Mixed symptoms, that is, symptoms from both clinical and receptive amusia, are seen in individuals who have difficulties with both how they are able to perceive and interpret music.
There are several factors behind what many call tone deafness, but many of the most common culprits can include:
The U.S. Department of Health and Human Services has been using this test for the past 50 years. In this test, you listen to 26 melodies common in North America. Then, the test asks you if the melody is played correctly. Don’t get impatient; listen to the entire tune before clicking yes or no. Sometimes, the melody is correct until the very last note.
However, if tunes and melodies aren’t your thing, then try the tone-deaf test from Classic FM. This test consists of three parts. The first part asks you to say if two notes are the same or different from each other. Then, you listen to see if a pitch is going up (getting higher) or going down (getting lower). The third part asks you to see if one note is higher or lower than another.
Even though tone deafness is usually harmless, it is best to speak with a doctor if your tone deafness is a recent phenomenon. Any symptoms of clinical amusia that are recent should be evaluated by a trained professional to rule out possible medical causes.
After you take a tone-deaf test, you will see if you are truly tone deaf or merely untrained. If you are able to distinguish between higher and lower notes or tell if one note is different from another, then you might be able to train yourself to have relative pitch.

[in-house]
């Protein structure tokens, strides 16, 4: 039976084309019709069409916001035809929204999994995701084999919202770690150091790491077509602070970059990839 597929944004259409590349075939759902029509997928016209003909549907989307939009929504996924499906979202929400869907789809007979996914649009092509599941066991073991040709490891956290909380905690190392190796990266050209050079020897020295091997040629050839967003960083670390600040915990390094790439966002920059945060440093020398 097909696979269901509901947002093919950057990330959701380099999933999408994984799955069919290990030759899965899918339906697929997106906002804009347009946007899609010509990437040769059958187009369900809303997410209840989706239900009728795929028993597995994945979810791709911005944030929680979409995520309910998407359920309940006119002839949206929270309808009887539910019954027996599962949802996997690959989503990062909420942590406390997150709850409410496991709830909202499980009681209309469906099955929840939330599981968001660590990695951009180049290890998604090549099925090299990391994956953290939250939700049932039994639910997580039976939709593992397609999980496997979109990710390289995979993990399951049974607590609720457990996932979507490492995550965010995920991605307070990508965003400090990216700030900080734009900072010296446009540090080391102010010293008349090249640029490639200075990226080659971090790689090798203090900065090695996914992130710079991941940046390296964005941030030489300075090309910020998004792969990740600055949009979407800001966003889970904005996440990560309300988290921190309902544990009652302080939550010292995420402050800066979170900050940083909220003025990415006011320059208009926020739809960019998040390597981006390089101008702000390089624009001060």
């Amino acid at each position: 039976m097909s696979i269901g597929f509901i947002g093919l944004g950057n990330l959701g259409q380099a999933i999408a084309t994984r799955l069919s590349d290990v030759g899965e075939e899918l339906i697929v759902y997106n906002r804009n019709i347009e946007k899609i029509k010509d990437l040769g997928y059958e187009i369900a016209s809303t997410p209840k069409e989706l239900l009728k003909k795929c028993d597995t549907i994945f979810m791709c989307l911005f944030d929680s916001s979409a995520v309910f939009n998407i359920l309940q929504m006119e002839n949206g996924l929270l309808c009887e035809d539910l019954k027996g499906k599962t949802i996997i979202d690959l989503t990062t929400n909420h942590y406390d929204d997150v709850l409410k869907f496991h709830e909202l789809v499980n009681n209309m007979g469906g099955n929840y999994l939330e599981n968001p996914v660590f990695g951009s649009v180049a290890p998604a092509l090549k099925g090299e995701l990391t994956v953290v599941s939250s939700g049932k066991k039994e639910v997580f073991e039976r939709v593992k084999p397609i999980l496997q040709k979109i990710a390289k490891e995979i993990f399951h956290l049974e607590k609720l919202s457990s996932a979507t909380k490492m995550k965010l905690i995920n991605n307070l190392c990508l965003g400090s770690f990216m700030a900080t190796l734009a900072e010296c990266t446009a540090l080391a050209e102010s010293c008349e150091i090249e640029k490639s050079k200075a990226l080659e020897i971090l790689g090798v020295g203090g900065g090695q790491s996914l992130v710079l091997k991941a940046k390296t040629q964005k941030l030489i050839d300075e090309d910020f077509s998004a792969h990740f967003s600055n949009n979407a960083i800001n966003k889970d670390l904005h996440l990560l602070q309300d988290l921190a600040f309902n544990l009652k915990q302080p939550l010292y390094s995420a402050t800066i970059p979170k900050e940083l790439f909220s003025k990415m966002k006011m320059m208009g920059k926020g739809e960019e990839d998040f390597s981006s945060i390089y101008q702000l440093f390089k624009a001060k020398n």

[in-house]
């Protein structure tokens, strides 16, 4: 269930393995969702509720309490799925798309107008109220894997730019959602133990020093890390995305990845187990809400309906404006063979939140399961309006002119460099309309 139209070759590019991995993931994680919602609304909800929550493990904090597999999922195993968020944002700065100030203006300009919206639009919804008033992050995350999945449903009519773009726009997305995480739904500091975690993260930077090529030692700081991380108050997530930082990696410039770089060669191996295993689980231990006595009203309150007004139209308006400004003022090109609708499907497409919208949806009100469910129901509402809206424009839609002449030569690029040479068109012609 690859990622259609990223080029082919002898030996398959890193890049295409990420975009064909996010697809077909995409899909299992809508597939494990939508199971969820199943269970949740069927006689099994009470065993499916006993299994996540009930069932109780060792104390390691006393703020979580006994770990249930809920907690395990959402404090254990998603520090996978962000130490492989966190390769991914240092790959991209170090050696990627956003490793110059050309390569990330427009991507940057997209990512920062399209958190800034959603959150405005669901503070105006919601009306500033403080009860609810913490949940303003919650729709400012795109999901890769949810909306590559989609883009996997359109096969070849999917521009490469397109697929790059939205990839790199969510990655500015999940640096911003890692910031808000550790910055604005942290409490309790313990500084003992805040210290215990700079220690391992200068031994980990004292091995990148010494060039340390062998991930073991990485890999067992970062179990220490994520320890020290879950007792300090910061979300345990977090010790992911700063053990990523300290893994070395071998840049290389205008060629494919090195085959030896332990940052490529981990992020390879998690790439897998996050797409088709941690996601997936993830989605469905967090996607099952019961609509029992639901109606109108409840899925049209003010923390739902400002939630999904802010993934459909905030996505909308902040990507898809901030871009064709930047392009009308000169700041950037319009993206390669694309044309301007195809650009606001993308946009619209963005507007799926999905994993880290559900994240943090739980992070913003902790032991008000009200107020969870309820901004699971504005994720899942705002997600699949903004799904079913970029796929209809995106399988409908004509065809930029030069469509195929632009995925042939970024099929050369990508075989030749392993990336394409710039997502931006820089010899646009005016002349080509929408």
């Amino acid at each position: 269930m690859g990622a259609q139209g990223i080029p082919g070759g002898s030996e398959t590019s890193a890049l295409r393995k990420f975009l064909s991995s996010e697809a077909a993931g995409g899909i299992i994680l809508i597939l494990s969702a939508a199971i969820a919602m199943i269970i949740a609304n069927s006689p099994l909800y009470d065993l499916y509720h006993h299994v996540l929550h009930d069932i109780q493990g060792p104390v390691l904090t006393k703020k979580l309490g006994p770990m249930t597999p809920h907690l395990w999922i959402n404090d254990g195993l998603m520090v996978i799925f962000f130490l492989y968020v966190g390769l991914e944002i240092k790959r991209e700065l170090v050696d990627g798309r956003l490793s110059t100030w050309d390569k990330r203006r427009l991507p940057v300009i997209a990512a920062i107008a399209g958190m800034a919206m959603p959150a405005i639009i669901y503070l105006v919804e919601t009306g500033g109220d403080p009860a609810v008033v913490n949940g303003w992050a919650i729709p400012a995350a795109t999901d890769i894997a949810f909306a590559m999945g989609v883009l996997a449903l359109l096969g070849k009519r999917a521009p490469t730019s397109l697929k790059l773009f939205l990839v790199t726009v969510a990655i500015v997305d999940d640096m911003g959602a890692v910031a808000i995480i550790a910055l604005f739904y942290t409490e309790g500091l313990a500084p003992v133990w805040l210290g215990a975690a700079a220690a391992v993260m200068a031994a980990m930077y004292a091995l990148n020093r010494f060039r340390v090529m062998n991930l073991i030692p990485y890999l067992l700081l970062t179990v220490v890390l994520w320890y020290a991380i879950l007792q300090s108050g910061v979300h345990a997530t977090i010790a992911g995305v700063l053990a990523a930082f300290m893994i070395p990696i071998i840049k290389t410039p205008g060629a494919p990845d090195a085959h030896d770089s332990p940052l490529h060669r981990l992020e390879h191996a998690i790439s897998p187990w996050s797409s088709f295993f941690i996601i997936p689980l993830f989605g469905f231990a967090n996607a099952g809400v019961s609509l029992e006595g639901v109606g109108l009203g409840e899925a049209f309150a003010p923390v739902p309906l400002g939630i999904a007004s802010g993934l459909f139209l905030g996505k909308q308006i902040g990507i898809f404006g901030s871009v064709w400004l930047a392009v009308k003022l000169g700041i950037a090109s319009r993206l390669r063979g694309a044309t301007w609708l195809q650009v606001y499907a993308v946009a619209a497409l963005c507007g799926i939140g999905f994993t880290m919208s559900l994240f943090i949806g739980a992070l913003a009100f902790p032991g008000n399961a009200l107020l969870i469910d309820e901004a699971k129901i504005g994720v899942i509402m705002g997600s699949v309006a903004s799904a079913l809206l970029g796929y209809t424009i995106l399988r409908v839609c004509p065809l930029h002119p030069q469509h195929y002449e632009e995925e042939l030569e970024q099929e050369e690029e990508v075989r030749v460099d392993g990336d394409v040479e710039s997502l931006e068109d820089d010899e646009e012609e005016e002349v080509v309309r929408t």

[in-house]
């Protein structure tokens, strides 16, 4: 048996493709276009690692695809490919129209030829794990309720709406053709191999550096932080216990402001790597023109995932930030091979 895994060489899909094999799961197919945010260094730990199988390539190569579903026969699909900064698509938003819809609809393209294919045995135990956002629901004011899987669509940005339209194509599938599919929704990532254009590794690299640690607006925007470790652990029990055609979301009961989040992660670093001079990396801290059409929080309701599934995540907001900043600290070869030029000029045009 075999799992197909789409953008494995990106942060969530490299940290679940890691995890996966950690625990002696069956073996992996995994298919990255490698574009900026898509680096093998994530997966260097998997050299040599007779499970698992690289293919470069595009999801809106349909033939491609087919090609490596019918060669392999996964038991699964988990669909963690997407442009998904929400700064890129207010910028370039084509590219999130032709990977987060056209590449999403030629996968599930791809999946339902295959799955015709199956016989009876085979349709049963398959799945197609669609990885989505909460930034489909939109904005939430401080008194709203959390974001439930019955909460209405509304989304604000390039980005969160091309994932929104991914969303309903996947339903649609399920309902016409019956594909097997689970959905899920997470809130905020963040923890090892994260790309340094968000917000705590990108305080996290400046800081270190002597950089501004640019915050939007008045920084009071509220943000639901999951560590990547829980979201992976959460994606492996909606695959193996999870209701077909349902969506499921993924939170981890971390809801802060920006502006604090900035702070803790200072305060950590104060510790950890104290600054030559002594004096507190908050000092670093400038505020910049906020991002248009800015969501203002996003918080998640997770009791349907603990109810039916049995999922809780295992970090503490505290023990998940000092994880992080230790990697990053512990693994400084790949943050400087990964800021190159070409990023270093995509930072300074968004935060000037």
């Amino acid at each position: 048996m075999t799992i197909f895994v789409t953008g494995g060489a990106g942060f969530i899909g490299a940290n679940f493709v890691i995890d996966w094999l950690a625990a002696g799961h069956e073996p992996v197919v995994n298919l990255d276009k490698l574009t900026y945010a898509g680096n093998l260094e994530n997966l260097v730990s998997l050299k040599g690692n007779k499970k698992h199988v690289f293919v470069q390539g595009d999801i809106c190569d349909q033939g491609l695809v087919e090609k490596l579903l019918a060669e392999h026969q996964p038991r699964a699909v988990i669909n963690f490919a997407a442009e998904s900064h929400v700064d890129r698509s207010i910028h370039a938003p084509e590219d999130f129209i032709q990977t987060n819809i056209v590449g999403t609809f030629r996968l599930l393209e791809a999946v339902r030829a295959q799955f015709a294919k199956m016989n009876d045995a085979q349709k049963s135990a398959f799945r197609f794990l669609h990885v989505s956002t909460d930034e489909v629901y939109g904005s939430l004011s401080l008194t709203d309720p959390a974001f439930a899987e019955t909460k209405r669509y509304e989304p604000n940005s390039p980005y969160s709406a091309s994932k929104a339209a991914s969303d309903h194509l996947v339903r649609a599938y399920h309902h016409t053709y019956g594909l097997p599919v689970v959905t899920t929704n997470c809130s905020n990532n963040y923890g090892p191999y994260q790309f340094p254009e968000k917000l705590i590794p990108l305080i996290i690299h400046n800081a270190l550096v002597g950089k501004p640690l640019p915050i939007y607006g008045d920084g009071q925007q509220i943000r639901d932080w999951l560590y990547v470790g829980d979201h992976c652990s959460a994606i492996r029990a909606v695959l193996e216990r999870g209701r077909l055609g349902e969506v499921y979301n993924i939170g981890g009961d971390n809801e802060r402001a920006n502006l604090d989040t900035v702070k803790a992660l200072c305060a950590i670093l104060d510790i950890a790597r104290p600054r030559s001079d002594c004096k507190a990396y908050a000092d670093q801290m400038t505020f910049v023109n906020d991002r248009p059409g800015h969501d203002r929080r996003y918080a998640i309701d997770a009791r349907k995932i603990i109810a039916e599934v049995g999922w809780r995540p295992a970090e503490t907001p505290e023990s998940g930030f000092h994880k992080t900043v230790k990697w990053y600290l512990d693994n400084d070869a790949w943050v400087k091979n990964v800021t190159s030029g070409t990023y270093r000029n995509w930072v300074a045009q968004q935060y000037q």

If the test indicates you might be tone deaf, there may still be hope. The good news is that you aren’t alone; there’s even a choir for tone-deaf individuals in England.
Even if the quick test shows you have tone deafness, you may still be able to learn to sing in tune if you have some ability to distinguish between basic pitches. Training your ear to recognize notes that are too sharp (high) or too flat (low) can take time, but practice can improve how you perceive the pitch of notes. Here are some ways you can improve your intonation:
Don’t let a lack of formal music training make you think that you’re tone deaf. Recognizing that a note sounds different than it should is one of the many steps along the path to being a better musician. With a bit of time and training, many individuals are able to overcome a lack of musical background that is often incorrectly called tone deafness. For individuals who are truly tone deaf, the ability to learn music is related to the severity of the person’s inability to distinguish between pitches.
Taking a tone-deaf test may help you finally figure out if you’re an untrained future talent, or if you are physically unable to perceive the difference in musical notes. No matter whether you need to work on your intonation or improve your pitch, most people are able to improve their musical understanding through practice and training.